US Takes Chip War to the Next Level: Impact on China’s AI Cloud Services

US Takes Chip War to the Next Level: Impact on China’s AI Cloud Services

Ongoing battle between the United States and China over the development and control of semiconductor technology has entered a new phase.

Recent sanctions imposed by the US have already limited the supply of advanced chips to Chinese customers, impacting companies like NVIDIA and AMD. However, US government still has another area where it can exert pressure on China’s technological advancement: the training of advanced AI models.

Role of US Cloud Infrastructure Providers

Companies such as Amazon, Microsoft, and Google offer their cloud processing infrastructure to third parties, making them an important target for the US government. With the increasing importance of AI in various industries, the US does not want to give China any leeway in accessing American cloud infrastructure for training its AI models.

This new front in the US-China rivalry raises questions about the future of these companies’ business operations in China.

Intentions of the US Department of Commerce

Gina Raimondo, the US Secretary of Commerce, has made it clear that the Department of Commerce needs to address this new front in its ongoing battle with China. The Department of Commerce is responsible for enforcing commercial sanctions approved by the US government, primarily through careful control of export licenses.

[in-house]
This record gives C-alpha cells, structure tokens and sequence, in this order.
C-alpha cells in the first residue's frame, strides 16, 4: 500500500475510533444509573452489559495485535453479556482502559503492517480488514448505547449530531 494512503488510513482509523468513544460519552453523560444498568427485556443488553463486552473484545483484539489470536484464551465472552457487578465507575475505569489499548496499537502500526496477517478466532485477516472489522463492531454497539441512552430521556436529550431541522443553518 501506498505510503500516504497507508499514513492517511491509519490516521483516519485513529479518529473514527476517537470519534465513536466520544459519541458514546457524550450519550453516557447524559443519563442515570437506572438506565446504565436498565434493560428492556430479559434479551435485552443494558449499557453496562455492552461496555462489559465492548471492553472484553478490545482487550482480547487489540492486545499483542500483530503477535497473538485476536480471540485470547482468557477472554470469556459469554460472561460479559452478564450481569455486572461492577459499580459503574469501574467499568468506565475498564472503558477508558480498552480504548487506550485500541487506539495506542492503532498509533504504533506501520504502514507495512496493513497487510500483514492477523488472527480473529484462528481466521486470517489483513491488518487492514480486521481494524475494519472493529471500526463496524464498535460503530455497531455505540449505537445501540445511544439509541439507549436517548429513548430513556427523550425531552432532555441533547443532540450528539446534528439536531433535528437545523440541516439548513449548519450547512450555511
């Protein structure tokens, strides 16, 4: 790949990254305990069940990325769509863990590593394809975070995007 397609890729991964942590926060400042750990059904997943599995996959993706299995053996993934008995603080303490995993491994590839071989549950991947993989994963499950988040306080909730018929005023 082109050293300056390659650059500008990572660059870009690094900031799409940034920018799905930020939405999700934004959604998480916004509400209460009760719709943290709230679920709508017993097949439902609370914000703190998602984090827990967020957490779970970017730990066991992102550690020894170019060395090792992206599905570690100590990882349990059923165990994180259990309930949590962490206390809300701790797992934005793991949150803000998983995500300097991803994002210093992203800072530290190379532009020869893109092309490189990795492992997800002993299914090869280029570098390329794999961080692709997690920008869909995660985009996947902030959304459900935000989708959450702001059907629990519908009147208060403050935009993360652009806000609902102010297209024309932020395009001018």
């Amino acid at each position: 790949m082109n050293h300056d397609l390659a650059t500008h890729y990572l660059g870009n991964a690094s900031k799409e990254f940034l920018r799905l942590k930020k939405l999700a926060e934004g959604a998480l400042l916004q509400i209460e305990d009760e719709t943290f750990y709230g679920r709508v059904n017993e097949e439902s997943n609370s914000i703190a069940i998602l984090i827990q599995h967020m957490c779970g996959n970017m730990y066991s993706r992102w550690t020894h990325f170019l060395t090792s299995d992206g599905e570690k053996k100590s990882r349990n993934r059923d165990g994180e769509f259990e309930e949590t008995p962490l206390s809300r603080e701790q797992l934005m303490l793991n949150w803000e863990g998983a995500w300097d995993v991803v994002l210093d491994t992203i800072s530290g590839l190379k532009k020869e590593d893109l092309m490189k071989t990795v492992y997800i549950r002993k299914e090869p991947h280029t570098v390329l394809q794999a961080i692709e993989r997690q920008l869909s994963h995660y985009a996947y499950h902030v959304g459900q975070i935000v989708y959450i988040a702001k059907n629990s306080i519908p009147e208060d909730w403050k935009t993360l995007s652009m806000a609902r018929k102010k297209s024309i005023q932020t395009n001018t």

Raimondo’s statement, “We cannot allow China or other actors contrary to our interests to access our cloud infrastructure to train their AI models,” highlights the US government’s determination to restrict China’s access to US cloud services.

Potential Impact on US Cloud Providers

If US government proceeds with its plan to restrict China’s access to US cloud infrastructure for AI training, companies like Amazon, Microsoft, Google, and others offering cloud processing services to their Chinese customers will undoubtedly face significant repercussions.

However, Raimondo’s statement raises another important question: what will happen to companies operating from other regions, such as Europe, that also offer these services to Chinese customers?

US Government’s Leveraging Power

The US government has a powerful tool at its disposal to ensure that any company, regardless of its origin, offering cloud services severs its commercial relationship with Chinese customers – the use of US technology.

If a company’s infrastructure relies on US-made integrated circuits or other hardware and software components, it will likely have to comply with US sanctions. This is precisely what jeopardizes the relationships of companies like ASML, Tokyo Electron, and Canon with their Chinese customers.

While the US government’s intention to restrict China’s access to US cloud infrastructure for AI training is still a declaration of intent, the potential consequences for both US and non-US cloud providers are significant. The outcome of this battle will shape the future of AI development and deployment in China.